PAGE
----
When it arrived in Mazen Hajjar's inbox in early 2007, the email from the CEO of the Canadian manufacturer of industrial beer machinery was not encouraging. DO NOT ATTEMPT TO BREW WITH THIS EQUIPMENT! it warned in big letters. RISK OF EXPLOSION!
By then, Hajjar had already painstakingly constructed a 15-foot grain mill and mash fermenter and produced their first batch of what would become 961, Lebanon's first microbrew. (961 is the country code for Lebanon.)
The brewing company, though, had good reason to be concerned. For weeks, Hajjar had been staring at a shipping container's worth of steel parts with not the faintest idea of how to put them together. Slowly, laboriously, and without written instructions, he had managed to turn an empty warehouse, with peeling paint and a water leak from the tenant next door, into a functional brewery. But it took him three months of working 12-hour shifts and firing off enough emails to the manufacturer, filled with boneheaded questions, to raise eyebrows back in Canada. This was clearly not a professional operation.
"We had no idea what we were doing," Hajjar boasted one day not too long ago. It was a supernaturally hot afternoon, and Hajjar had invited me to visit his now-churning brewery, in an industrial park just outside of Beirut. In a back room, a grain mill was loudly processing several bags worth of Weyermann pilsner malt for a batch of 961's best-seller, the Traditional Lager, which was destined for sale in London. The entire space smelled strongly of a barn.
In some ways, this is the story of 961 Beer: the triumph of stubborn determination over skill.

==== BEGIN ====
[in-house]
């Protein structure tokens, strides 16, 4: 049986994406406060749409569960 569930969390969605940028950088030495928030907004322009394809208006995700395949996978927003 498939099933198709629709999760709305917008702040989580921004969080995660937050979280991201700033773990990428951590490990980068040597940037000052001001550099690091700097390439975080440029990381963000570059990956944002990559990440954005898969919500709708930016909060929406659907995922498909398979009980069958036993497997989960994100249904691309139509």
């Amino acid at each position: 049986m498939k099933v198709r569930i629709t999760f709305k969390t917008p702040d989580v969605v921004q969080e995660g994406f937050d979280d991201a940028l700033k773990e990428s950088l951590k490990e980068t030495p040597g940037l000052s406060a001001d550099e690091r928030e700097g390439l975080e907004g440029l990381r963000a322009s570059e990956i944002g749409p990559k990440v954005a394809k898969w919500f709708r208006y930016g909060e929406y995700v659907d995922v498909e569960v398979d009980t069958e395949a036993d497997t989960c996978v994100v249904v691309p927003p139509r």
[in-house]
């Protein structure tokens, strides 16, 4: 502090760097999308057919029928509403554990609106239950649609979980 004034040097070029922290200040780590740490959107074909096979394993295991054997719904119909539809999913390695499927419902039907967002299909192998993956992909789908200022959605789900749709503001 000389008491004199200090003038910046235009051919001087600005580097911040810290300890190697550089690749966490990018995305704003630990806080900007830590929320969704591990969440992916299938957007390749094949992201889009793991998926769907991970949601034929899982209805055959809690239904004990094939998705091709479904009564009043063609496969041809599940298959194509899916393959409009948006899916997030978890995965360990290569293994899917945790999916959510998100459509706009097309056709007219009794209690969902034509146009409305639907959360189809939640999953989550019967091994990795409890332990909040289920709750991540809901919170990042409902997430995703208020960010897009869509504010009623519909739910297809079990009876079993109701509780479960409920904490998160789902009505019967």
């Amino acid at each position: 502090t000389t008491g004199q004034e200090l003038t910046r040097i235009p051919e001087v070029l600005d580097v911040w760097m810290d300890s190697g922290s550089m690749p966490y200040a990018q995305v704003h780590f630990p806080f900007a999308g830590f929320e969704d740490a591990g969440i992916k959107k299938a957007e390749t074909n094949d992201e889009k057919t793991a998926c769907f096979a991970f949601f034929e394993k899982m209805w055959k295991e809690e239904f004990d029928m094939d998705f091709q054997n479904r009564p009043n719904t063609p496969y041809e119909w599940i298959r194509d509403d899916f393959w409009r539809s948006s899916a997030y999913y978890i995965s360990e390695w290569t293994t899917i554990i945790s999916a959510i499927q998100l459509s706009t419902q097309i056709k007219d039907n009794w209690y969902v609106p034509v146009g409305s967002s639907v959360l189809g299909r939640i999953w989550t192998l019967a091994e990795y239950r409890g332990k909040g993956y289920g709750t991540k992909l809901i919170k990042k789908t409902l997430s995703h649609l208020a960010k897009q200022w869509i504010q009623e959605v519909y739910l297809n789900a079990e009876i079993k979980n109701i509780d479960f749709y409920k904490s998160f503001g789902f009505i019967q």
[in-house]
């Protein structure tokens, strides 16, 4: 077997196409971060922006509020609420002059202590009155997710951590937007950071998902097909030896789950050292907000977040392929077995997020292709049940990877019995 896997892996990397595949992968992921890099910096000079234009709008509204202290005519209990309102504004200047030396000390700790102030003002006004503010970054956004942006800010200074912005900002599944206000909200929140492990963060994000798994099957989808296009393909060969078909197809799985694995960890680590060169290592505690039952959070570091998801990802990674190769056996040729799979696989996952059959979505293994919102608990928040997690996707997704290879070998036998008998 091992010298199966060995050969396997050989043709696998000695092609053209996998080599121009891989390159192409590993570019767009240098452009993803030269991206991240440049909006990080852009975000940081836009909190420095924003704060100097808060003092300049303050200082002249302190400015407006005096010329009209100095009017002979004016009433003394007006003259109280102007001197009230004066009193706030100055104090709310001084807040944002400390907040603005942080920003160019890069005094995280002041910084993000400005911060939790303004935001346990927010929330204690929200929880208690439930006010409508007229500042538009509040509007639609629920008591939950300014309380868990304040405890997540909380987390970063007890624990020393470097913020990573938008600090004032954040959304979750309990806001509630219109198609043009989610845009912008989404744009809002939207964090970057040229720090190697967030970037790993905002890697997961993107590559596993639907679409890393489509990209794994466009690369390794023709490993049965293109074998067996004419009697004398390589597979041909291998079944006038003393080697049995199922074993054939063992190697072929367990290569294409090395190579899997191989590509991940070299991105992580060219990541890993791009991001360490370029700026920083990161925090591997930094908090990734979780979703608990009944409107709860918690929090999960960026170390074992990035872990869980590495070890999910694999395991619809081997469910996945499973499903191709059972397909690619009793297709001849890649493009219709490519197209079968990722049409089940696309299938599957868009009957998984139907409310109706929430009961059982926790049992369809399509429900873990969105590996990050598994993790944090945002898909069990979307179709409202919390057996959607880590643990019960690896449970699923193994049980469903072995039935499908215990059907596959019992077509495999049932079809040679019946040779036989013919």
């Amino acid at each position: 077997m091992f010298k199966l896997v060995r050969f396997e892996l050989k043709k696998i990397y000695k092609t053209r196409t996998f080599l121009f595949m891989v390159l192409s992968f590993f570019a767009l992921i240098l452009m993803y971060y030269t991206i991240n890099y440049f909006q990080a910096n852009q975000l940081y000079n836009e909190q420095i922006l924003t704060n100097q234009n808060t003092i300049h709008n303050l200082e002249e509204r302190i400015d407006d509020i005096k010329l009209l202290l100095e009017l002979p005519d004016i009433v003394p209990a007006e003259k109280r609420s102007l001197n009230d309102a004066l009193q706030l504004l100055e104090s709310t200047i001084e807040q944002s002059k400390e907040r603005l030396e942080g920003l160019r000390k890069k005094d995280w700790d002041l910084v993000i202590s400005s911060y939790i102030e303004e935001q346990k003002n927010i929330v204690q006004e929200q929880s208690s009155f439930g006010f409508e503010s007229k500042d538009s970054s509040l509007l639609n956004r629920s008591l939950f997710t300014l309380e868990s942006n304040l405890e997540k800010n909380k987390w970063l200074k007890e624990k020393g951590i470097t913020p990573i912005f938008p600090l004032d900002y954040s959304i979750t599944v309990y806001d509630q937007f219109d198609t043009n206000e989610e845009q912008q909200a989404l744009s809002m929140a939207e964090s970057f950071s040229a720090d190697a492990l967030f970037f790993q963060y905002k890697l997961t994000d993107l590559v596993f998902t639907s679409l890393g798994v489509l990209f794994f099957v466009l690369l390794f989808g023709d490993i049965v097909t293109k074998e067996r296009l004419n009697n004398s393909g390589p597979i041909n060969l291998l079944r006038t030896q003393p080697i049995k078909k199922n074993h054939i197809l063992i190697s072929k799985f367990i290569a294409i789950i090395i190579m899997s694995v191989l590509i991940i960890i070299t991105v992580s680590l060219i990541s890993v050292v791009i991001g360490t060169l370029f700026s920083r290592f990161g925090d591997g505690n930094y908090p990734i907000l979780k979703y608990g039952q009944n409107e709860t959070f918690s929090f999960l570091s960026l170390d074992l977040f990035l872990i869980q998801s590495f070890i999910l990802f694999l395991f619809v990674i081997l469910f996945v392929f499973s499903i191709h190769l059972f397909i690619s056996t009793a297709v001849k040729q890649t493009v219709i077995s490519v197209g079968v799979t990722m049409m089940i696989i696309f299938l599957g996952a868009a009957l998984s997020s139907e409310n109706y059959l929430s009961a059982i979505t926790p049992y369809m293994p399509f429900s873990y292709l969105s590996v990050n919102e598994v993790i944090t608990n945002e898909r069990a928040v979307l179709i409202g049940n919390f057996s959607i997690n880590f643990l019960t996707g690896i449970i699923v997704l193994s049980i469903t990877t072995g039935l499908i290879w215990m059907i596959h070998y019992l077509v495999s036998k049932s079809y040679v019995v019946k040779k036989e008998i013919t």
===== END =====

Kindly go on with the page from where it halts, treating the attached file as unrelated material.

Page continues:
Four years ago, when Hajjar finally decided to manufacture his own beer, he had to realize how difficult the going would be. For one thing, he had absolutely no experience in the craft of brewing. Through the 1990s, Hajjar, who was born in Lebanon, worked as a photojournalist for British newspapers, covering the conflict in Bosnia, but he found the work unfulfilling. Beer, on the other handâin a manner typical of both students and journalistsâheld an abiding interest. What Hajjar did understand about it came from his university days in London, at the student bar at the University of London's School of Oriental and African Studies, and from drinking Almaza, then the only beer produced in Lebanon, and for which Hajjar spares no scorn. He says, "All I knew was that I was fed up with Almaza."
Hajjar started keeping tabs on the beers he'd tasted, and read books and watched online videosâthe Basic Brewery podcast, out of Portland, Oregon, was a favoriteâabout others he wished he could sample. With a girlfriend, he traveled to Belgium and tasted the dark, alcohol-laden brews of Trappist monks. On another trip, to Denver to attend the Great American Beer Festival, he tried 500 different kinds of beer.
One of the books Hajjar read, in the summer of 2006, was Beer School , an autobiography by Steve Hindy, the co-founder of Brooklyn Brewery. In the early 1980s, Hindy was a correspondent for the AP in Beirut, covering the civil war in Lebanon. (He later moved to Cairo, where he first encountered homebrewing, before graduating to the real thing back in New York.) More than anything, it was Hindy's improbable tale, Hajjar says, that convinced him to try his hand at a homebrew. When he went to the States for the beer festival, Hajjar also scheduled a stop in Brooklyn, where he met his unwitting mentor.
"Thriving" would not be quite the right word—Hajjar acknowledges that, infrastructure costs aside, the company is still struggling to reach the break-even point—but there are promising signs. In the summer of 2008, the first real year of production, 961 shipped about 200 cases of beer per month. This summer, they expect to move 18,000, and the brightly-colored labels of 961 are slowly starting to encroach on the fridge space of Almaza, in mini-marts and bars across Beirut. At the newly opened Four Seasons Hotel, at the downtown waterfront, 961 was the only beer approved by the visiting corporate sommelier.